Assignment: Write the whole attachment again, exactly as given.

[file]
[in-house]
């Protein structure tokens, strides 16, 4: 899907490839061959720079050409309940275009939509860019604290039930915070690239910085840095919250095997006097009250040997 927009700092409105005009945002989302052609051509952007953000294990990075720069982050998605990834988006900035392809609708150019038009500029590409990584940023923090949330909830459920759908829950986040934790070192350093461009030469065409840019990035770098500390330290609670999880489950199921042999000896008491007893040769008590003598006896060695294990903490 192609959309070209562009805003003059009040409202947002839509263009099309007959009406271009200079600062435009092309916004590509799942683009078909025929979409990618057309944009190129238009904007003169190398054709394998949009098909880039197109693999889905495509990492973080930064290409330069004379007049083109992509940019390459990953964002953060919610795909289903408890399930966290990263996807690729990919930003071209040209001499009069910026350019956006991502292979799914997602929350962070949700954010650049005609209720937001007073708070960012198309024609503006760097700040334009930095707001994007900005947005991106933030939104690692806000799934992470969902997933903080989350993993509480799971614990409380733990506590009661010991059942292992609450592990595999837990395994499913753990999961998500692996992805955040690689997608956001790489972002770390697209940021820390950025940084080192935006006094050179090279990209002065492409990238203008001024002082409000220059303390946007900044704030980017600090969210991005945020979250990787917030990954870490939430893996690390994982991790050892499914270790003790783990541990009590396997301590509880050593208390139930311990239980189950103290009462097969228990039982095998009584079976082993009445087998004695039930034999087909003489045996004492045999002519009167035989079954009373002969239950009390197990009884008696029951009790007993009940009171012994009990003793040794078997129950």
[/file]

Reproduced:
[in-house]
């Protein structure tokens, strides 16, 4: 899907490839061959720079050409309940275009939509860019604290039930915070690239910085840095919250095997006097009250040997 927009700092409105005009945002989302052609051509952007953000294990990075720069982050998605990834988006900035392809609708150019038009500029590409990584940023923090949330909830459920759908829950986040934790070192350093461009030469065409840019990035770098500390330290609670999880489950199921042999000896008491007893040769008590003598006896060695294990903490 192609959309070209562009805003003059009040409202947002839509263009099309007959009406271009200079600062435009092309916004590509799942683009078909025929979409990618057309944009190129238009904007003169190398054709394998949009098909880039197109693999889905495509990492973080930064290409330069004379007049083109992509940019390459990953964002953060919610795909289903408890399930966290990263996807690729990919930003071209040209001499009069910026350019956006991502292979799914997602929350962070949700954010650049005609209720937001007073708070960012198309024609503006760097700040334009930095707001994007900005947005991106933030939104690692806000799934992470969902997933903080989350993993509480799971614990409380733990506590009661010991059942292992609450592990595999837990395994499913753990999961998500692996992805955040690689997608956001790489972002770390697209940021820390950025940084080192935006006094050179090279990209002065492409990238203008001024002082409000220059303390946007900044704030980017600090969210991005945020979250990787917030990954870490939430893996690390994982991790050892499914270790003790783990541990009590396997301590509880050593208390139930311990239980189950103290009462097969228990039982095998009584079976082993009445087998004695039930034999087909003489045996004492045999002519009167035989079954009373002969239950009390197990009884008696029951009790007993009940009171012994009990003793040794078997129950």